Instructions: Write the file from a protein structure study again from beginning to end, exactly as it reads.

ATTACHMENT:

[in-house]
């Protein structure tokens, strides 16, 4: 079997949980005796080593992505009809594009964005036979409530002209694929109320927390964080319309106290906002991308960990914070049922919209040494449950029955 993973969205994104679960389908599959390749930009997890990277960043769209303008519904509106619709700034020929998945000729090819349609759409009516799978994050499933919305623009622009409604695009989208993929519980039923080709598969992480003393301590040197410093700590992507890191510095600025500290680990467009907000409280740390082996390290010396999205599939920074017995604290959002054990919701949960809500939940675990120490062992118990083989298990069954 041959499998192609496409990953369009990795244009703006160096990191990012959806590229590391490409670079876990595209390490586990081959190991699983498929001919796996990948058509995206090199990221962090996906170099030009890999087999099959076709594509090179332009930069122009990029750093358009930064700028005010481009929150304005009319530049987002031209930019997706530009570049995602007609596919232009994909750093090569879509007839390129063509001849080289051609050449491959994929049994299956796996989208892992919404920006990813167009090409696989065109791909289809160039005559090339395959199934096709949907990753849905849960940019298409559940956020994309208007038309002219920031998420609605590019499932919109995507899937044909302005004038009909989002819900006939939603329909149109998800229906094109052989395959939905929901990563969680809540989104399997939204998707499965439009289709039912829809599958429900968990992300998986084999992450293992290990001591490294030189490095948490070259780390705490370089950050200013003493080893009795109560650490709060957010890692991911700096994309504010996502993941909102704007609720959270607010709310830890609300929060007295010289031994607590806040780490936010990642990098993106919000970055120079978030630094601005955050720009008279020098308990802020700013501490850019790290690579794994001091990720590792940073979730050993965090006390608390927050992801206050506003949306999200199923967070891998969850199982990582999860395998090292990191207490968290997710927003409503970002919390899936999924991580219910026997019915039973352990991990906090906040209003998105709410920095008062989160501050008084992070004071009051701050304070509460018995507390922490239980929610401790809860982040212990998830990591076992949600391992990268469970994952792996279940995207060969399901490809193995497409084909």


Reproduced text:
[in-house]
């Protein structure tokens, strides 16, 4: 079997949980005796080593992505009809594009964005036979409530002209694929109320927390964080319309106290906002991308960990914070049922919209040494449950029955 993973969205994104679960389908599959390749930009997890990277960043769209303008519904509106619709700034020929998945000729090819349609759409009516799978994050499933919305623009622009409604695009989208993929519980039923080709598969992480003393301590040197410093700590992507890191510095600025500290680990467009907000409280740390082996390290010396999205599939920074017995604290959002054990919701949960809500939940675990120490062992118990083989298990069954 041959499998192609496409990953369009990795244009703006160096990191990012959806590229590391490409670079876990595209390490586990081959190991699983498929001919796996990948058509995206090199990221962090996906170099030009890999087999099959076709594509090179332009930069122009990029750093358009930064700028005010481009929150304005009319530049987002031209930019997706530009570049995602007609596919232009994909750093090569879509007839390129063509001849080289051609050449491959994929049994299956796996989208892992919404920006990813167009090409696989065109791909289809160039005559090339395959199934096709949907990753849905849960940019298409559940956020994309208007038309002219920031998420609605590019499932919109995507899937044909302005004038009909989002819900006939939603329909149109998800229906094109052989395959939905929901990563969680809540989104399997939204998707499965439009289709039912829809599958429900968990992300998986084999992450293992290990001591490294030189490095948490070259780390705490370089950050200013003493080893009795109560650490709060957010890692991911700096994309504010996502993941909102704007609720959270607010709310830890609300929060007295010289031994607590806040780490936010990642990098993106919000970055120079978030630094601005955050720009008279020098308990802020700013501490850019790290690579794994001091990720590792940073979730050993965090006390608390927050992801206050506003949306999200199923967070891998969850199982990582999860395998090292990191207490968290997710927003409503970002919390899936999924991580219910026997019915039973352990991990906090906040209003998105709410920095008062989160501050008084992070004071009051701050304070509460018995507390922490239980929610401790809860982040212990998830990591076992949600391992990268469970994952792996279940995207060969399901490809193995497409084909």